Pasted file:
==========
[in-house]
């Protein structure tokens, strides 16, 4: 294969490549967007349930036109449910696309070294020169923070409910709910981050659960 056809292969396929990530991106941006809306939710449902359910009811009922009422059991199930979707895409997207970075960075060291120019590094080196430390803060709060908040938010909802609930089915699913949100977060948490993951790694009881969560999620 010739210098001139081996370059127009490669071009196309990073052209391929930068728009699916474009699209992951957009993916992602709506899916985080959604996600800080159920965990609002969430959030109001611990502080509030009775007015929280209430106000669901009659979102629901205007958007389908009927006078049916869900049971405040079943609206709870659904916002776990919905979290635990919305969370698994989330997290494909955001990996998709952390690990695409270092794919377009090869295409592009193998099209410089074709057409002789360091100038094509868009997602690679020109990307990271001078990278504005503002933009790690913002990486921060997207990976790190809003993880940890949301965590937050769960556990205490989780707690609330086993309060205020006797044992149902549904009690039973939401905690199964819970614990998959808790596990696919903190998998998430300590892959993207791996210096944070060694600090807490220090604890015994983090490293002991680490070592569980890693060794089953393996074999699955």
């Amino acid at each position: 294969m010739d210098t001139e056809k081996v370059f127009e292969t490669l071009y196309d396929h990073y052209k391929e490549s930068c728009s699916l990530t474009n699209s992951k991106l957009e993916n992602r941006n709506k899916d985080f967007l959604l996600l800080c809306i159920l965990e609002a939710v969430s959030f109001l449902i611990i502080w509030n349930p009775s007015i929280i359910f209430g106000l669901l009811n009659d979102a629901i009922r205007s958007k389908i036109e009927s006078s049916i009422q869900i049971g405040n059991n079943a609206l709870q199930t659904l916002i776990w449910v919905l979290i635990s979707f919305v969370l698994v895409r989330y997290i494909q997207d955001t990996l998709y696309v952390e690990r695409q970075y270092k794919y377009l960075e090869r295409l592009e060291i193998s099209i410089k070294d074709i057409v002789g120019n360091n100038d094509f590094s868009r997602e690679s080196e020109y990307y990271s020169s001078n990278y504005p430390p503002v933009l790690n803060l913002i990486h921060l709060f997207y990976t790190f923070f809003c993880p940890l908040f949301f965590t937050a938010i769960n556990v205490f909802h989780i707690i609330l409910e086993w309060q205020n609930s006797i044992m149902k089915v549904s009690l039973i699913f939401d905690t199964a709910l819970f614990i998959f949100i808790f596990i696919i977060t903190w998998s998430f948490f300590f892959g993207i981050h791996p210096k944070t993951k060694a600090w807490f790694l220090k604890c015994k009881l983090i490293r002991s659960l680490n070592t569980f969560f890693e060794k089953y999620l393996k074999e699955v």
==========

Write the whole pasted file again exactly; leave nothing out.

[in-house]
């Protein structure tokens, strides 16, 4: 294969490549967007349930036109449910696309070294020169923070409910709910981050659960 056809292969396929990530991106941006809306939710449902359910009811009922009422059991199930979707895409997207970075960075060291120019590094080196430390803060709060908040938010909802609930089915699913949100977060948490993951790694009881969560999620 010739210098001139081996370059127009490669071009196309990073052209391929930068728009699916474009699209992951957009993916992602709506899916985080959604996600800080159920965990609002969430959030109001611990502080509030009775007015929280209430106000669901009659979102629901205007958007389908009927006078049916869900049971405040079943609206709870659904916002776990919905979290635990919305969370698994989330997290494909955001990996998709952390690990695409270092794919377009090869295409592009193998099209410089074709057409002789360091100038094509868009997602690679020109990307990271001078990278504005503002933009790690913002990486921060997207990976790190809003993880940890949301965590937050769960556990205490989780707690609330086993309060205020006797044992149902549904009690039973939401905690199964819970614990998959808790596990696919903190998998998430300590892959993207791996210096944070060694600090807490220090604890015994983090490293002991680490070592569980890693060794089953393996074999699955």
């Amino acid at each position: 294969m010739d210098t001139e056809k081996v370059f127009e292969t490669l071009y196309d396929h990073y052209k391929e490549s930068c728009s699916l990530t474009n699209s992951k991106l957009e993916n992602r941006n709506k899916d985080f967007l959604l996600l800080c809306i159920l965990e609002a939710v969430s959030f109001l449902i611990i502080w509030n349930p009775s007015i929280i359910f209430g106000l669901l009811n009659d979102a629901i009922r205007s958007k389908i036109e009927s006078s049916i009422q869900i049971g405040n059991n079943a609206l709870q199930t659904l916002i776990w449910v919905l979290i635990s979707f919305v969370l698994v895409r989330y997290i494909q997207d955001t990996l998709y696309v952390e690990r695409q970075y270092k794919y377009l960075e090869r295409l592009e060291i193998s099209i410089k070294d074709i057409v002789g120019n360091n100038d094509f590094s868009r997602e690679s080196e020109y990307y990271s020169s001078n990278y504005p430390p503002v933009l790690n803060l913002i990486h921060l709060f997207y990976t790190f923070f809003c993880p940890l908040f949301f965590t937050a938010i769960n556990v205490f909802h989780i707690i609330l409910e086993w309060q205020n609930s006797i044992m149902k089915v549904s009690l039973i699913f939401d905690t199964a709910l819970f614990i998959f949100i808790f596990i696919i977060t903190w998998s998430f948490f300590f892959g993207i981050h791996p210096k944070t993951k060694a600090w807490f790694l220090k604890c015994k009881l983090i490293r002991s659960l680490n070592t569980f969560f890693e060794k089953y999620l393996k074999e699955v």